USC students protest explicit fraternity email, campus culture
More than 100 USC students protested Monday against a controversial, sexually explicit email that was passed among fraternities on the campus last month. They called on university officials and the student body to take stronger action against what they described as an unhealthy campus culture that tolerates sexual harassment against women.
The demonstration was organized by Safe USC, a group that formed after the email circulated across campus and beyond. Students and faculty marched in a circle near the Tommy Trojan statue in the center of the University Park campus, carrying signs and chanting slogans including “Our bodies, our lives; our campus, our rights.”
“I expect my campus to provide a safe and pressure-free environment,” said Alicia Lu, a 22-year-old senior and a protest organizer. She also criticized administrators' judgment as "misguided, and not enough.”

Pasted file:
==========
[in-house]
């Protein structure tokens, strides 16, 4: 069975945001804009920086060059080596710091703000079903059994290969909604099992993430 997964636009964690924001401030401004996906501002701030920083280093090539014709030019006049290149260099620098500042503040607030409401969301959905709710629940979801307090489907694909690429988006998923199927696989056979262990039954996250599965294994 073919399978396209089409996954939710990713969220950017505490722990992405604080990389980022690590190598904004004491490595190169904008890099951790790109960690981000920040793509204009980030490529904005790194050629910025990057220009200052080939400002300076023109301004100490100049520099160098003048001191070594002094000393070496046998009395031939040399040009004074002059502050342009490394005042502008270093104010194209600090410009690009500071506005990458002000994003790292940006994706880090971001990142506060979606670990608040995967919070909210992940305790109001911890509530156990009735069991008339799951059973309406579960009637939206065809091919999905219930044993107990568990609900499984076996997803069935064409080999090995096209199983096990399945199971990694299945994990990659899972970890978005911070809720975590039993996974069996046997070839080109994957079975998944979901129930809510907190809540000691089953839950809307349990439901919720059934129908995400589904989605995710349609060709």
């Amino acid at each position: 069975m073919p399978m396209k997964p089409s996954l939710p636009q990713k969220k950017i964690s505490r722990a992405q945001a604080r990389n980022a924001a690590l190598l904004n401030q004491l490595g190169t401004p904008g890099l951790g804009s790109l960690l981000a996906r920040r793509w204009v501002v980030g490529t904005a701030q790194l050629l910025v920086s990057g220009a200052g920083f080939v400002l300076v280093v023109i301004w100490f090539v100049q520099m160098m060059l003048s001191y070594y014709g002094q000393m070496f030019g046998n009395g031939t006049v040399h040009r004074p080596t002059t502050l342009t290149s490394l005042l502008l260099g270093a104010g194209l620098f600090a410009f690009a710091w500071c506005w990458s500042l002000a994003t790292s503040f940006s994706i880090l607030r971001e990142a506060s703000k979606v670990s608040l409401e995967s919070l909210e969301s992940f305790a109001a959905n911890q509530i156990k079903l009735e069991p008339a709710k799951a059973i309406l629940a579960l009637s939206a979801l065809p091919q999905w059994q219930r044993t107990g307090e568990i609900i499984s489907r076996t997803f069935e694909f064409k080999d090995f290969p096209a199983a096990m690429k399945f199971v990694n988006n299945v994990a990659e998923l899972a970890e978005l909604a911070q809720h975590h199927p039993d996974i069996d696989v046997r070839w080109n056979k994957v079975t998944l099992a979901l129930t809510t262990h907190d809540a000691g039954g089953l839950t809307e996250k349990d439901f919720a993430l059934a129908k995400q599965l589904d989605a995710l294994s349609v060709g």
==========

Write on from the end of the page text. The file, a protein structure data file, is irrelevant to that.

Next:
Michael L. Jackson, vice president for student affairs at USC and the subject of some of the criticism, took the microphone toward the end of the demonstration. He condemned the email, which rated women in explicit sexual terms, as “the most repugnant thing I’ve ever read." Jackson said a continuing conversation on campus about the issues was crucial.
“We are willing to work with anyone who has better ideas for improving what we do,” Jackson said to the crowd that minutes before had been chanting “We want action, Dr. Jackson.”
“Don’t be silent," he said. "Do make your voices heard.”
-- Rick Rojas